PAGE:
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Special Feature
September 2001

Pathological Case of the Month

Author Affiliations


Arch Pediatr Adolesc Med. 2001;155(9):1065-1066. doi:10.1001/archpedi.155.9.1065

A 6-WEEK-OLD girl with no other medical problems was brought to the otolaryngology clinic for a mass on her tongue causing mild difficulty in feeding. A history of neonatal meconium delivery was reported for which the child was hospitalized for a week. During the hospitalization, she was noted to have a whitish, scooped-out lesion on the dorsum of the tongue in the same area as her current lesion; this was felt to be a fungal infection and was treated with antifungals. The tumor had grown in the area from the time of birth to the time of presentation. There were no associated respiratory problems.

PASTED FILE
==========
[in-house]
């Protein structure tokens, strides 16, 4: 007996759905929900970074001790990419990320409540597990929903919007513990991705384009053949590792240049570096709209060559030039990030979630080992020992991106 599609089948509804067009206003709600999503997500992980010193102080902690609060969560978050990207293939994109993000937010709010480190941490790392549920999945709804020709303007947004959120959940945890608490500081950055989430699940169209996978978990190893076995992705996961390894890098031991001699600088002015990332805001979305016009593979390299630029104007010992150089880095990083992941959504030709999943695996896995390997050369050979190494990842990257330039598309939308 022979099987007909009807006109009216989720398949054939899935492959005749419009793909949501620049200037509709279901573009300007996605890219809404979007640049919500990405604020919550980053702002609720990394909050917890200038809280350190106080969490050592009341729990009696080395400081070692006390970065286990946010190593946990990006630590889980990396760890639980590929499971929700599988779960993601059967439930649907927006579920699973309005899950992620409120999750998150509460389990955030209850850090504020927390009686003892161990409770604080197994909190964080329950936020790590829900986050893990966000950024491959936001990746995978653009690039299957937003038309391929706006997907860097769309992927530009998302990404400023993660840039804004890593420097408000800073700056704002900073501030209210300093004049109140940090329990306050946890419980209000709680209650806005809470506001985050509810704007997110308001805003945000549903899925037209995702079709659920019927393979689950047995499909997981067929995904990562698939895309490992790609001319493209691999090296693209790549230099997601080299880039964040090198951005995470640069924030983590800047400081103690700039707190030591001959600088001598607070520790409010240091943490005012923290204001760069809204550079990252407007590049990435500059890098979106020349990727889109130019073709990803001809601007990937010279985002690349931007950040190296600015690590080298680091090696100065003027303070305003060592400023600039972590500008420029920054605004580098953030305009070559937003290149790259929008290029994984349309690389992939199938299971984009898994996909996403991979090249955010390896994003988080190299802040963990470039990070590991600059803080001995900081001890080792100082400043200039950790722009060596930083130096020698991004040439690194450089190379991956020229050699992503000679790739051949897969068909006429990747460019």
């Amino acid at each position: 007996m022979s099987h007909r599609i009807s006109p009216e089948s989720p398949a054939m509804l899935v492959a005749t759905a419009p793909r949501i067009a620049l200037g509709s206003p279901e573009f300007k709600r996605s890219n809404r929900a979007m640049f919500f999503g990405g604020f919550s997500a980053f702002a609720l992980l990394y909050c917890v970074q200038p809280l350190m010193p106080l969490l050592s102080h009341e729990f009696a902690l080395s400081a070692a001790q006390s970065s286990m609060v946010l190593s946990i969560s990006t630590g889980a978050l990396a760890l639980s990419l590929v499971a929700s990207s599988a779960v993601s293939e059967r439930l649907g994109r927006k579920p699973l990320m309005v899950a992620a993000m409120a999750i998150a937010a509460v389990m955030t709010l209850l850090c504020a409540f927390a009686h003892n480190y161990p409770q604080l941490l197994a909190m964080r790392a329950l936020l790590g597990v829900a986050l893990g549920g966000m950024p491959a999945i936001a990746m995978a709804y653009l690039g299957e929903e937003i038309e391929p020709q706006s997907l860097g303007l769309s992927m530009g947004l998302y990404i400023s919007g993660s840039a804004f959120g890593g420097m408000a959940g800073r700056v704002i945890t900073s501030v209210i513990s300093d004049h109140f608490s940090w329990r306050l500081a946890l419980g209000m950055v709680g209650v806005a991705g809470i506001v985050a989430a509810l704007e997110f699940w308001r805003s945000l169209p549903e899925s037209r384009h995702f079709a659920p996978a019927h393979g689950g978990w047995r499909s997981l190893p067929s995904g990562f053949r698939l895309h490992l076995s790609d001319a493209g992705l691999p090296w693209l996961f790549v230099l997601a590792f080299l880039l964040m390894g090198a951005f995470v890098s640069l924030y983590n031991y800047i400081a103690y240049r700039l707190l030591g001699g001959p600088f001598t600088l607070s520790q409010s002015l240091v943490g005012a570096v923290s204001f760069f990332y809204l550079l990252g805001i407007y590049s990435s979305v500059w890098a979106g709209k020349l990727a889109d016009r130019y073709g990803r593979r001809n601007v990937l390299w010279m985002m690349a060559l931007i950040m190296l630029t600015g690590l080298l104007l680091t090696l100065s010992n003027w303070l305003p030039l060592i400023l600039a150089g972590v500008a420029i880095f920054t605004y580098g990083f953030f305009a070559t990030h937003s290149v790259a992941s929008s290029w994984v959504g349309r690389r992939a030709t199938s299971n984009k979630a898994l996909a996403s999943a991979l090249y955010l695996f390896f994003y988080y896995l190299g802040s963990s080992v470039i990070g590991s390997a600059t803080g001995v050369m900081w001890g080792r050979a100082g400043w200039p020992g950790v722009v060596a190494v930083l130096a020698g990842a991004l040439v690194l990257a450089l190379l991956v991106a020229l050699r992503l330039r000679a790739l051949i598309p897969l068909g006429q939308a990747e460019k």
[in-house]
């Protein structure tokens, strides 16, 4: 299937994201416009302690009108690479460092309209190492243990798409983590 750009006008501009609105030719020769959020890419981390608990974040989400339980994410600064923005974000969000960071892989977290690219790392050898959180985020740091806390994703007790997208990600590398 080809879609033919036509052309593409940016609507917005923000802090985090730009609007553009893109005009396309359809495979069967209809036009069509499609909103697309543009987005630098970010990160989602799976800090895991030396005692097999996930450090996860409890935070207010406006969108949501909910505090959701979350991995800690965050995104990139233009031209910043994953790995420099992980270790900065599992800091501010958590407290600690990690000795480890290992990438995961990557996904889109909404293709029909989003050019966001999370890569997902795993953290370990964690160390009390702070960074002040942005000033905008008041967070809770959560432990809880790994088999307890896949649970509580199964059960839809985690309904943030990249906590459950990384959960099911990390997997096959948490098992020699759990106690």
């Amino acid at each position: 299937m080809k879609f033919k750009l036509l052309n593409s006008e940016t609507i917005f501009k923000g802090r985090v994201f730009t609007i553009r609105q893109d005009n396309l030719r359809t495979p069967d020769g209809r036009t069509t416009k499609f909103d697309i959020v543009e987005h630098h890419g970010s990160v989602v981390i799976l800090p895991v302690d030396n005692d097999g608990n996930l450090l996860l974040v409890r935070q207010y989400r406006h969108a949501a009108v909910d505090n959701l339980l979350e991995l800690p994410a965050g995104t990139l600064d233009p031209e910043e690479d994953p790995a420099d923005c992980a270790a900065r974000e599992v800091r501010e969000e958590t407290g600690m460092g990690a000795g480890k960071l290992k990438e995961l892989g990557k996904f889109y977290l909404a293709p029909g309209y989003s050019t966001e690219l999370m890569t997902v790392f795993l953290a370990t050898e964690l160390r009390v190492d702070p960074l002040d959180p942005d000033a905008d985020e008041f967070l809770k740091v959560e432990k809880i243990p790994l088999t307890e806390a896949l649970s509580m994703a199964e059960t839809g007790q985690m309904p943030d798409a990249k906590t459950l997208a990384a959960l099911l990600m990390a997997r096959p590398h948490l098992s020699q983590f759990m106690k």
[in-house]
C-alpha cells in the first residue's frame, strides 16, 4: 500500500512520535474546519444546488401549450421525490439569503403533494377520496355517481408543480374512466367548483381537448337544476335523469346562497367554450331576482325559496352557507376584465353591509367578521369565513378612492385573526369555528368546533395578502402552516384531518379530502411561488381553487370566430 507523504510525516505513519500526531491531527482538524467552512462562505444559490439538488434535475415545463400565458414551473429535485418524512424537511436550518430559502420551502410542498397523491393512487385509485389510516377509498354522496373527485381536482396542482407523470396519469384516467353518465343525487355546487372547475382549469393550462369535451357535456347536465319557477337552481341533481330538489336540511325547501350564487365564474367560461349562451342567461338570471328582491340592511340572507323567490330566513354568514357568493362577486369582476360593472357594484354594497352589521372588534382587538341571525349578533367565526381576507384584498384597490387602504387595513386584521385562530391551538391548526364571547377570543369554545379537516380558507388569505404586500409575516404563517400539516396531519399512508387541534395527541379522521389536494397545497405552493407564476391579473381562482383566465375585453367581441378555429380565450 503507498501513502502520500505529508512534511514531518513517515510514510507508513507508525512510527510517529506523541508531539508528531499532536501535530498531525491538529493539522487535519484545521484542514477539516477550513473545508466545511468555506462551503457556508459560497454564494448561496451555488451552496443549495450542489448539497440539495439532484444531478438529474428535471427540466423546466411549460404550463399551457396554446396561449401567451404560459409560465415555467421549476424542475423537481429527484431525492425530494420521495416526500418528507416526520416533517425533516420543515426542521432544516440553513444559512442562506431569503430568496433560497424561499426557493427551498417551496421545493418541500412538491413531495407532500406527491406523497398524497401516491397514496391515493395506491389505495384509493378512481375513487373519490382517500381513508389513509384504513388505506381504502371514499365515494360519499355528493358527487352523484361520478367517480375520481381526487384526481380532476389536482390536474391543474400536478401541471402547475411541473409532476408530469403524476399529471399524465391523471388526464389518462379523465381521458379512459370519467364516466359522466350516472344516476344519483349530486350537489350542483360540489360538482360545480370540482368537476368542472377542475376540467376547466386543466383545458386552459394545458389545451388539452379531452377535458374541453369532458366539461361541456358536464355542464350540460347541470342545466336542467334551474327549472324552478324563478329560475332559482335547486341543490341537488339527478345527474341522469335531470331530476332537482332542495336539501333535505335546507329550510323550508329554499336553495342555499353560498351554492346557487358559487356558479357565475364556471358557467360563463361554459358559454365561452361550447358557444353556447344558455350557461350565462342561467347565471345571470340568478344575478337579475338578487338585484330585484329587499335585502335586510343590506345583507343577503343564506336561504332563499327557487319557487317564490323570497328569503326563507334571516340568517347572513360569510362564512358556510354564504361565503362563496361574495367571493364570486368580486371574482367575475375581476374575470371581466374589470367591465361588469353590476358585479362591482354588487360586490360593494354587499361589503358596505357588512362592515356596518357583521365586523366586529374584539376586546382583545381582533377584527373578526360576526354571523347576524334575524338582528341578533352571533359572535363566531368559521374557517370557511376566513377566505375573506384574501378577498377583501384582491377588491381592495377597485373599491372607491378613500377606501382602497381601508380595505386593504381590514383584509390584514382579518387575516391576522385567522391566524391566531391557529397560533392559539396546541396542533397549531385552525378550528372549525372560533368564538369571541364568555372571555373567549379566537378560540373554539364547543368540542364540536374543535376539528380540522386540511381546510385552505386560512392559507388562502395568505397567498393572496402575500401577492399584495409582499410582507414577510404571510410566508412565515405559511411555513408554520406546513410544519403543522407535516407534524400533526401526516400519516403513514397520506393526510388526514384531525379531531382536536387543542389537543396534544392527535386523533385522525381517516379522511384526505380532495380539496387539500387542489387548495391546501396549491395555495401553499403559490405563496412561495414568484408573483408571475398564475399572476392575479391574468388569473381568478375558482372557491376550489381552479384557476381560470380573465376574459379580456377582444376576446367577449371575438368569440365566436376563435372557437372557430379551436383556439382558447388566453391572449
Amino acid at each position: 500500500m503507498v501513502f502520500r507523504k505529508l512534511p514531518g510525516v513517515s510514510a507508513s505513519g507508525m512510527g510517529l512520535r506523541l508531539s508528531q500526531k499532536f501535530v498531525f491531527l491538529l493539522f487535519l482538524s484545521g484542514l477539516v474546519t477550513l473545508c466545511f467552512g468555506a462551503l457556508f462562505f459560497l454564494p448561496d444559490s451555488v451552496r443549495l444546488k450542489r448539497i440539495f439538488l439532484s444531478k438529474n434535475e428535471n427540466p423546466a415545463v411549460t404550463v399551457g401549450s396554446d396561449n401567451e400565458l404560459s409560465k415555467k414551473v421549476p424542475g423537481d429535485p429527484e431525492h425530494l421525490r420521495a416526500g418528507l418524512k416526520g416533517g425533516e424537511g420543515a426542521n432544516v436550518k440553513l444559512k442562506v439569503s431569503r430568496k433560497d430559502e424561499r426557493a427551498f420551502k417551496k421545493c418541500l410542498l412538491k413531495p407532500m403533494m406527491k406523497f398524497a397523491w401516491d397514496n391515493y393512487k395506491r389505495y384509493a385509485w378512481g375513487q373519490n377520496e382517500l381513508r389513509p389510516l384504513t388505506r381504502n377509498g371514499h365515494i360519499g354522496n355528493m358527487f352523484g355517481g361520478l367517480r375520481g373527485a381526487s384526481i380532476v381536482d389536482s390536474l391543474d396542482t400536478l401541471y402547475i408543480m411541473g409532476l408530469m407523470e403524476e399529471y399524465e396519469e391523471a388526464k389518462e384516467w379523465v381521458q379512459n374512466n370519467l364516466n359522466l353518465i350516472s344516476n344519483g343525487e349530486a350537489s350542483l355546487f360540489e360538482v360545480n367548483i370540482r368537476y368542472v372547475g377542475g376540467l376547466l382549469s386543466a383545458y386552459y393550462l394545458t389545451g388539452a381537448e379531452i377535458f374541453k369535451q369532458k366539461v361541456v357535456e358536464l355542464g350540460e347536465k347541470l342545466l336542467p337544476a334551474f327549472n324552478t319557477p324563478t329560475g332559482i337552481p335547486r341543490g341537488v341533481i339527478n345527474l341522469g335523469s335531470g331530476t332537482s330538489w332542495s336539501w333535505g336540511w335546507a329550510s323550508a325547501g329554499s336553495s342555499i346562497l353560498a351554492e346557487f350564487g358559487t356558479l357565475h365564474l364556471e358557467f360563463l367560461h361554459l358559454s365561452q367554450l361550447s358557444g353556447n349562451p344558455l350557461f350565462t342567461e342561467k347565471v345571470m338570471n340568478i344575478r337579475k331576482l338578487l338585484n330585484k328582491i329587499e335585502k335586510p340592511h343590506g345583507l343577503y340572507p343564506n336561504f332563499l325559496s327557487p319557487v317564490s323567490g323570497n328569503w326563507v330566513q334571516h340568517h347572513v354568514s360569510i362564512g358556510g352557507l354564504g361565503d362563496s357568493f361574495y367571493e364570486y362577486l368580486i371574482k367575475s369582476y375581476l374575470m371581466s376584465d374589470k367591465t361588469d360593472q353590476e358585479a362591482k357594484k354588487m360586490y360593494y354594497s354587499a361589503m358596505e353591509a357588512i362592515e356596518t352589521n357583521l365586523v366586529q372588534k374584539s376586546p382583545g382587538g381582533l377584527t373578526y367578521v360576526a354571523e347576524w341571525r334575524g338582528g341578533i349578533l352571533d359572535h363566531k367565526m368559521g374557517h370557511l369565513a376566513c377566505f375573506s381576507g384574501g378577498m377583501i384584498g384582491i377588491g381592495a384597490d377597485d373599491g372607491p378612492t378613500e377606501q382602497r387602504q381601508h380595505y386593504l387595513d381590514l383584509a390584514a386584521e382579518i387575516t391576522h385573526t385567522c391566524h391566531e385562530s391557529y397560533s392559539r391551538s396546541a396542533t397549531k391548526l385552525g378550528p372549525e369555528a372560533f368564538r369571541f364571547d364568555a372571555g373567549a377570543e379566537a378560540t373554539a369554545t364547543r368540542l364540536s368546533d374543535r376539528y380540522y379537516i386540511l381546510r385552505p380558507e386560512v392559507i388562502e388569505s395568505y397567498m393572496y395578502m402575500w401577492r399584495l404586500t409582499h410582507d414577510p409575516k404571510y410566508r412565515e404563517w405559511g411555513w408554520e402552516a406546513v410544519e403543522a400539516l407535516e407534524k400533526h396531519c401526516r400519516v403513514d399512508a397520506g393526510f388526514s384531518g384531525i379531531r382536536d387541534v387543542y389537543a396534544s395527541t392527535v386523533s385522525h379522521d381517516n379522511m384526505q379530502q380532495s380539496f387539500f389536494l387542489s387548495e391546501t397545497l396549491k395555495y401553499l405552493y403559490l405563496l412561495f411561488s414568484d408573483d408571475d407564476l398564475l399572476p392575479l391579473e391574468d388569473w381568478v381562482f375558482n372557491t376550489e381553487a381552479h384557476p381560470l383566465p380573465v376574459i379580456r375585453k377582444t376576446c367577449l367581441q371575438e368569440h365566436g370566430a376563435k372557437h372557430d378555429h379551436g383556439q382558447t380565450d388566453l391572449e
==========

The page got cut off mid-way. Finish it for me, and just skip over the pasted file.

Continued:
Examination revealed a bilobed, pale, 2 × 1-cm mass on the midline dorsum of the tongue, centrally located (Figure 1). This was firm and rubbery in texture and had no obvious tenderness. Findings from the remainder of the head and neck examination were normal. Intraoperative biopsy findings are shown in Figure 2.